ENHANCING NAVAL OPERATIONS THROUGH SPACE COOPERATION: THE ROLE OF ALLIES
Arrigo, Grant P.
Moltz, James C.
Kline, Jeffrey E.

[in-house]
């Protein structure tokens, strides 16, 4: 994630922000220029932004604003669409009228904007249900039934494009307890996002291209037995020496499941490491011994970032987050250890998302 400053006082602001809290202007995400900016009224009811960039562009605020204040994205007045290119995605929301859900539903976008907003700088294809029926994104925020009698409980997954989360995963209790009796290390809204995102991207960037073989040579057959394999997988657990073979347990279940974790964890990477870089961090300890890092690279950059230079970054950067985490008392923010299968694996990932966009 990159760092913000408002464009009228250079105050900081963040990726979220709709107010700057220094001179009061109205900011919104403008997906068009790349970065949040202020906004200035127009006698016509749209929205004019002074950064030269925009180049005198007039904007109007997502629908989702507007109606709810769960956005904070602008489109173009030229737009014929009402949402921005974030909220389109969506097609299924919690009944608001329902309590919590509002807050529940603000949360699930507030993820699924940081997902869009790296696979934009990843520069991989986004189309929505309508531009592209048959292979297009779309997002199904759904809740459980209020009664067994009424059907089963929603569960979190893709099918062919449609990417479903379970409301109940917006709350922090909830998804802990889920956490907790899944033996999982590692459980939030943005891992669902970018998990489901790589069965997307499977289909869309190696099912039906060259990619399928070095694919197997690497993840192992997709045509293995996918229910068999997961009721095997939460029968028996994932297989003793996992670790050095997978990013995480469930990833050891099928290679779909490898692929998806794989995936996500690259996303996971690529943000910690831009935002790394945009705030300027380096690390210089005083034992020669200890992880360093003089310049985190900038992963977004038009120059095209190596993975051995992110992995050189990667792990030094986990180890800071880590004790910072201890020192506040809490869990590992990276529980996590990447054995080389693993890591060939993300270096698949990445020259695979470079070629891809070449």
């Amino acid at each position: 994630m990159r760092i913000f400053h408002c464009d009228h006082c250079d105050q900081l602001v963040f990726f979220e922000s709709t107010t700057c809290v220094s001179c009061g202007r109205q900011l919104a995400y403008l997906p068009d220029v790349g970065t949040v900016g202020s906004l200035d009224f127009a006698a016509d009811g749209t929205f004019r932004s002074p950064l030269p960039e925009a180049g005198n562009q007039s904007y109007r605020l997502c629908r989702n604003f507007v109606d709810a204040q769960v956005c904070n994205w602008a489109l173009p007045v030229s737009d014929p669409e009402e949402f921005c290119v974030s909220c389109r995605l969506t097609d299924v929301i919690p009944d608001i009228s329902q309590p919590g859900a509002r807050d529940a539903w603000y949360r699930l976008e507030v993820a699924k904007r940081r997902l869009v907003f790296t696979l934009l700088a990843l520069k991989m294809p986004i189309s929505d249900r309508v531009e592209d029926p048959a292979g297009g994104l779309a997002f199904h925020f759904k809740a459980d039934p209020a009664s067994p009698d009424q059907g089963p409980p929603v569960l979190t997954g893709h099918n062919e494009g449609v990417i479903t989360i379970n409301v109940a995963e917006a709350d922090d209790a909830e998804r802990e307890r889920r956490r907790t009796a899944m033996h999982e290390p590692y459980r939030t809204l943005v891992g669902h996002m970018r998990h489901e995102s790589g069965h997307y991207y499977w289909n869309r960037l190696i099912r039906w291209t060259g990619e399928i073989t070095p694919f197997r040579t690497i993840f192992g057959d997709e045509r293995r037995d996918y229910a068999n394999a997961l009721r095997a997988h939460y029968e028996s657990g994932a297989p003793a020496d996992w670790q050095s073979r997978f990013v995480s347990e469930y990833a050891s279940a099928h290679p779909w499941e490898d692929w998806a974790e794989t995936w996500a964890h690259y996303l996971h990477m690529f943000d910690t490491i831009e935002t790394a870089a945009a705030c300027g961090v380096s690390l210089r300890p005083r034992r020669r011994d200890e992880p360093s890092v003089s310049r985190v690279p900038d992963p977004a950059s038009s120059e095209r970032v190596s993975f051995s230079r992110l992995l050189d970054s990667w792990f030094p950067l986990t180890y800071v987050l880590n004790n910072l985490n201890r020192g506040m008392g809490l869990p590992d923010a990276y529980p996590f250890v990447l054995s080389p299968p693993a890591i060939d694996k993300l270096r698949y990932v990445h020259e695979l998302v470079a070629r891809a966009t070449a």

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Since 1957, space has been a significant domain of great power competition, generating soft power and providing pronounced military benefits. As the United States enters an era of renewed great power competition with peer adversaries, the U.S. Navy, operating as a forward presence, faces increased challenges from Russia and China. This thesis investigates possible allied space coalition structures and how space cooperation can be leveraged as a force multiplier to enhance naval operations. Two case studies are featured as a means of evaluating current U.S. allies, their space capabilities, policies, and histories. Germany, France, and the UK are examined in the context of challenges from Russia in the Mediterranean and Arctic, and Japan, Australia, and South Korea are considered relative to the operational challenges in the South China Sea and a Taiwan contingency resulting from the rise of China. The military space programs of Europe are found to be much more developed and interconnected than the more nascent Indo-Pacific military space programs, which remain separated as a result of historical tensions and Cold War–era bilateral cooperation structures. Ultimately, this thesis determines that a U.S.-led space coalition should break from past bilateral or regional alliance structures in favor of a global space coalition to best leverage the benefits of burden sharing, deterrence, mission assurance, and increased capacity to support global maritime operations.